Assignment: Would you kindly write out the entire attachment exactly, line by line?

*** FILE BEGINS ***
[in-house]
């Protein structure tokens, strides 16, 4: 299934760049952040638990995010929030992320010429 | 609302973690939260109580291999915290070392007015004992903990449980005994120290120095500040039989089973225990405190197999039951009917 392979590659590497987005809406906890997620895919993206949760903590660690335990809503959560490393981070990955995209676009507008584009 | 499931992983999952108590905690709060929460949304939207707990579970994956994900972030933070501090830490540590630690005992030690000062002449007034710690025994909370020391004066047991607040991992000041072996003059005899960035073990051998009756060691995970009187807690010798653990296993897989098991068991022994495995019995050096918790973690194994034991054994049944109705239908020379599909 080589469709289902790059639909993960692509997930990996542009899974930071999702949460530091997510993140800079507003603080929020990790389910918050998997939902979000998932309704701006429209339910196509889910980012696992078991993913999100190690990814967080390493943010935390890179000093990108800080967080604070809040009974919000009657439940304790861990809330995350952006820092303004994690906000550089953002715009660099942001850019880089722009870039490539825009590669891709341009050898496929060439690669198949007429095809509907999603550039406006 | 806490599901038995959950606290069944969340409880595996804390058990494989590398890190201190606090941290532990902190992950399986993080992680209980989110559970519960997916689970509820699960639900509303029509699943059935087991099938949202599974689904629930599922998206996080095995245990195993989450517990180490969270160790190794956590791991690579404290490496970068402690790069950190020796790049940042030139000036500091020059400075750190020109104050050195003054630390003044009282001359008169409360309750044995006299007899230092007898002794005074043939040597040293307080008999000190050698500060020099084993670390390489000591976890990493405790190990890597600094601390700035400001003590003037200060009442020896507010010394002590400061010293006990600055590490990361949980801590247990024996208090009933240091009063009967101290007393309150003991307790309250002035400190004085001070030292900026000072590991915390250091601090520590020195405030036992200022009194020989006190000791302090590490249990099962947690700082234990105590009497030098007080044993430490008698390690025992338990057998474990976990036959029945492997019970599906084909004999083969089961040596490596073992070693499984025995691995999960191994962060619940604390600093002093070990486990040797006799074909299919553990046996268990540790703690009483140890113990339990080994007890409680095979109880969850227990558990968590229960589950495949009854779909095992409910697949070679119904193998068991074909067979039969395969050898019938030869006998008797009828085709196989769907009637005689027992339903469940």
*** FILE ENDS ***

[in-house]
């Protein structure tokens, strides 16, 4: 299934760049952040638990995010929030992320010429 | 609302973690939260109580291999915290070392007015004992903990449980005994120290120095500040039989089973225990405190197999039951009917 392979590659590497987005809406906890997620895919993206949760903590660690335990809503959560490393981070990955995209676009507008584009 | 499931992983999952108590905690709060929460949304939207707990579970994956994900972030933070501090830490540590630690005992030690000062002449007034710690025994909370020391004066047991607040991992000041072996003059005899960035073990051998009756060691995970009187807690010798653990296993897989098991068991022994495995019995050096918790973690194994034991054994049944109705239908020379599909 080589469709289902790059639909993960692509997930990996542009899974930071999702949460530091997510993140800079507003603080929020990790389910918050998997939902979000998932309704701006429209339910196509889910980012696992078991993913999100190690990814967080390493943010935390890179000093990108800080967080604070809040009974919000009657439940304790861990809330995350952006820092303004994690906000550089953002715009660099942001850019880089722009870039490539825009590669891709341009050898496929060439690669198949007429095809509907999603550039406006 | 806490599901038995959950606290069944969340409880595996804390058990494989590398890190201190606090941290532990902190992950399986993080992680209980989110559970519960997916689970509820699960639900509303029509699943059935087991099938949202599974689904629930599922998206996080095995245990195993989450517990180490969270160790190794956590791991690579404290490496970068402690790069950190020796790049940042030139000036500091020059400075750190020109104050050195003054630390003044009282001359008169409360309750044995006299007899230092007898002794005074043939040597040293307080008999000190050698500060020099084993670390390489000591976890990493405790190990890597600094601390700035400001003590003037200060009442020896507010010394002590400061010293006990600055590490990361949980801590247990024996208090009933240091009063009967101290007393309150003991307790309250002035400190004085001070030292900026000072590991915390250091601090520590020195405030036992200022009194020989006190000791302090590490249990099962947690700082234990105590009497030098007080044993430490008698390690025992338990057998474990976990036959029945492997019970599906084909004999083969089961040596490596073992070693499984025995691995999960191994962060619940604390600093002093070990486990040797006799074909299919553990046996268990540790703690009483140890113990339990080994007890409680095979109880969850227990558990968590229960589950495949009854779909095992409910697949070679119904193998068991074909067979039969395969050898019938030869006998008797009828085709196989769907009637005689027992339903469940």